All data are ascii format.

1) The first figure shows one 24 hour observation of the Sky, averaging the 
signals every hour.   The x axis is velocity of the parts of the
galaxy observed and Y axis is intensity.   The telescope (horn) was left 
outside for a day, pointed south with elevation of 29 degrees
above the horizon.  The different wiggly curves show different arms of the 
Milky Way Galaxy.
<Mail Attachment.png>
The thick blue and thick blue dashed lines are observations of the Center of 
the Milky Way galaxy, but one is 24 hours
later than the other.   These observations are made with a home made horn 
antenna, with about 3x3 foot square opening.

A few days of data were collected to observe much of the northern sky:  Image 
shows Right Ascension on the X axis,
which is the time of day in astronomical coordinates.  A 24 hour period is 
shown on the X axis.   The Y axis
is Declination ( Roughly the Geographic Latitude) of the observation on the Sky.
<Mail Attachment.png>
The Dark red regions show the Milky Way galaxy.  The dark blue regions are away 
from the plane of our galaxy.
The top line is close to the north pole.

Final figure shows the Galactic Coordinate of the same data.
The X axis is Galactic Longitude, with the center of the Milky Way at Galactic 
Longitude = 0, Latitude = 0.
The Y axis is Galactic Latitude, with the plane of the Galaxy at Latitude = 
0.0, where most of the Hydrogen is seen.

<Mail Attachment.png>
This is the very same data from the previous figure, but with coordinates 
converted to show the flatness of the galaxy more clearly.
Empty region is below the horizon and can not be observed from my back yard.  
After the software is in GNU Radio,
hopefully someone in the southern hemisphere can fill in the gaps.

All the code to do the plotting is in python, but probably is not appropriate 
for GNU Radio.
What should be discussed is how to add a relatively few additional book keeping 
and data recording
features to GNU radio appropriate for astronomy.



Your results are excellent.

What I will observe is that many of the things you want properly belong in 
post-processing, rather than in real-time signal processing.

Please look at the ccera GIT repository for relevant RA software written for 
Gnu Radio:


In particular, "spectro-radiometer" uses bog-standard Gnu Radio blocks and does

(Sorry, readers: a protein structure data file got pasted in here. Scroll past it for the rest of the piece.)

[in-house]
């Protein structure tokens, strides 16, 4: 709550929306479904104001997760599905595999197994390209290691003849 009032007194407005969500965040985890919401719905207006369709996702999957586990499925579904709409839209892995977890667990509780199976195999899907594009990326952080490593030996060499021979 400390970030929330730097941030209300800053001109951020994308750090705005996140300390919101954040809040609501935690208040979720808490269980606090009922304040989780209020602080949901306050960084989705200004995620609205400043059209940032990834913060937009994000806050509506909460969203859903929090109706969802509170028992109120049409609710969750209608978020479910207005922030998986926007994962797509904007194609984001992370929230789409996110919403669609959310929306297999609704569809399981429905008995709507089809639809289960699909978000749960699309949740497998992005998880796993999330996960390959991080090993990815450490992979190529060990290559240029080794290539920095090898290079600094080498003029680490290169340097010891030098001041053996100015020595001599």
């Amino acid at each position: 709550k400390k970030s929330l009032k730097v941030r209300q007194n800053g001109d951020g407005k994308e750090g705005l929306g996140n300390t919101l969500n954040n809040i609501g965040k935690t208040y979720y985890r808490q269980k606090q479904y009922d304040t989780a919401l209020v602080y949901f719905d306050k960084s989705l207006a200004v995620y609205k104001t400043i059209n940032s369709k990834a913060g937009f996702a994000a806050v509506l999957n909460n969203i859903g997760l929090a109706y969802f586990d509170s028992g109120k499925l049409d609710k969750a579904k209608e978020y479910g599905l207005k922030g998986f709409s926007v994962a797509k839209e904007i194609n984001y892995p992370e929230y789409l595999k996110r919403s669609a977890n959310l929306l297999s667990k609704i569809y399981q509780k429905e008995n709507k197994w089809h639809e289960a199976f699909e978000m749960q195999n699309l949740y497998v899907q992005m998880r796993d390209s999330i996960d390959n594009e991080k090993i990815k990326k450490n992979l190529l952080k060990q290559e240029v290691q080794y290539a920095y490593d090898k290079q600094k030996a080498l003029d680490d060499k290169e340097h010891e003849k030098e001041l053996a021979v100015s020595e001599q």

both real-time display of averaged spectra, and
   derivation of continuum, and logs both on a regular basis.  There's also a 
pulsar processor, which is still under heavy development.
   But again, it all uses bog-standard Gnu Radio blocks, and the relatively-new 
"Python Module" features.

It's entering the territory of "wildly inappropriate" for the Qt GUI (or WxGUI) 
FFT sinks to also do necessarily-custom data-logging.
   Take a look at how spectro_radiometer does things efficiently in this regard.


On Jan 31, 2017, at 6:33 AM, sushil iyer <address@hidden> wrote:

GSoC Proposal for GNU Radio

GNU radio has been one of the best simulation software platform for designing 
almost any communication system. In particular, our research expertise exists 
in the field of software defined radio (cognitive radio). The major utility of 
cognitive radios (CR) lies in developing a protocol for efficient dynamic 
spectrum access. As of now, there are various blocks available in the GNU radio 
companion which help in building different cognitive radio specific systems but 
our interest is mainly focused over the enhancement of Quality of Experience of 
CR users (secondary or unlicensed users) through Machine Learning based 
efficient dynamic spectrum access (DSA).

In GNU radio, we intend to develop a comprehensive Learning based (supervised 
learning like Artificial Neural Networks, Support Vector Machines, Recurrent 
Neural Networks, and unsupervised learning like K-means clustering) DSA library 
which would help the CR research community to immediately design gamut of 
systems simply by utilizing the blocks present in our library, viz. spectrum 
prediction, spectrum modeling, spectrum characterization and many more.

We have already published the efficiency of applied machine learning in the 
context of cognitive radio scenarios thereby providing better and enhanced QoE 
of CR users and our idea is to extend this horizon towards GNU radio companion 
so as to better appreciate and qualify the CR research with simplicity, 
robustness and efficiency.

We would love to be a part of this program and contribute vitally towards the 

Yours Sincerely
Sushil Iyer
B.Tech Third Year
LNMIIT, Jaipur